Sunday, February 20, 2011

Day 49: Better Late than Never

I will choose to find a positive perspective under even the most negative circumstances.
I will choose acceptance over resistance.
I will choose to focus on the things I value about my children, not the things that drive me nuts.
I will choose to extend the same grace, love and forgiveness to myself that I try to lavish on my husband and children each day.

I'm going to take another day to soak in some thoughts on trust and control, and in the meantime share a recent revelation and subsequent observation relating to the television.

I've been struggling to find a comfortable relationship with DVDs. I was paying far too much attention to external influences - research, opinions, what other moms are doing - instead of tapping into my intuition. Ironically, it was an external resource that brought me back to my intuition to make peace with the issue once and for all.

Putting on a DVD for Jackson never felt right. There were always feelings of guilt and inadequacy when I hit play - every time. I chalked those up to "shoulds" based on research, wanting to be the fictional 'perfect mom,' or having a black and white view of the issue that should be more gray. I didn't honor the fact that those emotions were coming from within me. In other words, I blew myself off.

I was never happy with how Jackson behaved during and after a DVD, but I blamed it on my absence instead of the DVDs presence (Of course! Don't we moms blame ourselves for everything?). In other words, I used guilt in a negative way by placing blame instead of using it as a positive guidepost for future decisions.

I listened to other moms I respect talk about their kids' favorite shows or movies and saw the TV on in other moms' homes and told myself, "See, they do it. It's not so bad." In other words, I looked at what someone else had decided was right for their family and tried to apply it to mine instead of looking at what I felt was right for my family.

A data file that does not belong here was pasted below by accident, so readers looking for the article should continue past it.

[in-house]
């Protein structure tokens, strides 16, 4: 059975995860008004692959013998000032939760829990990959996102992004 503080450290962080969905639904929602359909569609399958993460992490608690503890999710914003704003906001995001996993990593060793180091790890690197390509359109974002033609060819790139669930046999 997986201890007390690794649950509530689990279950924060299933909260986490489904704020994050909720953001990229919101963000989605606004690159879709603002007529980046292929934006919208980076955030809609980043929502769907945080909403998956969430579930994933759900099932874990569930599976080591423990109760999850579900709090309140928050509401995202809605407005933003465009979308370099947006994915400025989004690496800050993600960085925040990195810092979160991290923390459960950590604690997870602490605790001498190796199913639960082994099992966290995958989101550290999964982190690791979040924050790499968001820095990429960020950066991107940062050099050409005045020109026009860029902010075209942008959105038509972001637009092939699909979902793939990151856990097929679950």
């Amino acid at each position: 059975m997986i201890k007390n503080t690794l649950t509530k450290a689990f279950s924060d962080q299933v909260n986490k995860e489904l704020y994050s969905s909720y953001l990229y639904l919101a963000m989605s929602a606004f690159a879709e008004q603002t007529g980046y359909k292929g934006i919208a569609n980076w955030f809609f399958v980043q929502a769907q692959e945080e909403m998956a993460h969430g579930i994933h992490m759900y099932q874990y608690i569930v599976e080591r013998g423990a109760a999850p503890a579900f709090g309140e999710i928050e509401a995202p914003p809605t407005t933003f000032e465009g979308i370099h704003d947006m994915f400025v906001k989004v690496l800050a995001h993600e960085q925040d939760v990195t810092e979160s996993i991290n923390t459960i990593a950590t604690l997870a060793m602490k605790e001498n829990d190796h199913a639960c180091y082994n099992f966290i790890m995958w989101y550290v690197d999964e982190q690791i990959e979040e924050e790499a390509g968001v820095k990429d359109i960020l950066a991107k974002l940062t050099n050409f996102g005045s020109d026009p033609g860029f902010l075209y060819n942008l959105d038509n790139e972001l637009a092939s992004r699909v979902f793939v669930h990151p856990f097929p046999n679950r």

Instead of honoring my intuition, I tried to smother it in reason: I do what we have to do to survive. We're not capable of being a no-TV house anymore. It's not ideal, but it's not that bad. I just need to relax about it and stop being so all or nothing.

Then by chance (or divine intervention) I came home from ECFE a couple weeks ago with a handout on temperament. I'm pretty tuned in to the kids' temperaments and had already done lots of reading on it, so I set the packet on the table and didn't give it another thought until a few days ago when I decided to read through the suggestions for the different traits before I filed it away.

I skipped to the section on sensitivity, knowing that Jackson is off the charts in this trait. There was the expected list: teach your child to recognize when he's becoming overstimulated, be sensitive to how much stimulation your child is receiving from noise, smells, etc., help your child avoid situations that are overwhelming, and so on. But then there was this simple suggestion: Limit the amount of television your child watches.

Somehow seeing it under the category of sensitivity and overstimulation finally helped me make the connection. I was uncomfortable with it because I knew deep down that it had a negative emotional and physical impact on Jackson. Not because of the research on brain development, not because of the arbitrary number of hours "they" call acceptable or unacceptable, not even because of a change in his behavior. Those feelings were there because I know him in an inexplicable way that can only be felt.

The fact that I couldn't put my finger on why I didn't like it or what felt wrong about it shouldn't have stopped me from acting on the feeling. When it comes to mothering, the feeling is enough.

Five days without the TV have validated my instincts. He's not needing more attention without the distraction of a movie, he's actually needing less. Instead of asking for a DVD (since they've all been removed from our living space and relegated to the depths of our place-here-if-you-never-want-it-to-be-found-again mess of a storage room), he happily plops down with a lump of homemade playdough and entertains himself creatively for an hour.

He's happier and more at peace without the bombardment of screen full of action overstimulating him (even if the action was just Cinderella going to a ball!). And the fact that he readily accepted the change, even seemed to welcome it, also validates that he also knew it wasn't a healthy activity for him.

I'm disappointed that it took me so long to acknowledge and honor my intuition, that I allowed other things to guide my choice. But I'm thankful for the experience because it reinforces what I'm always preaching to myself and other moms: Trust your instincts above all else. We are each experts on our own children and no one else knows what's right for us and our families like we do.

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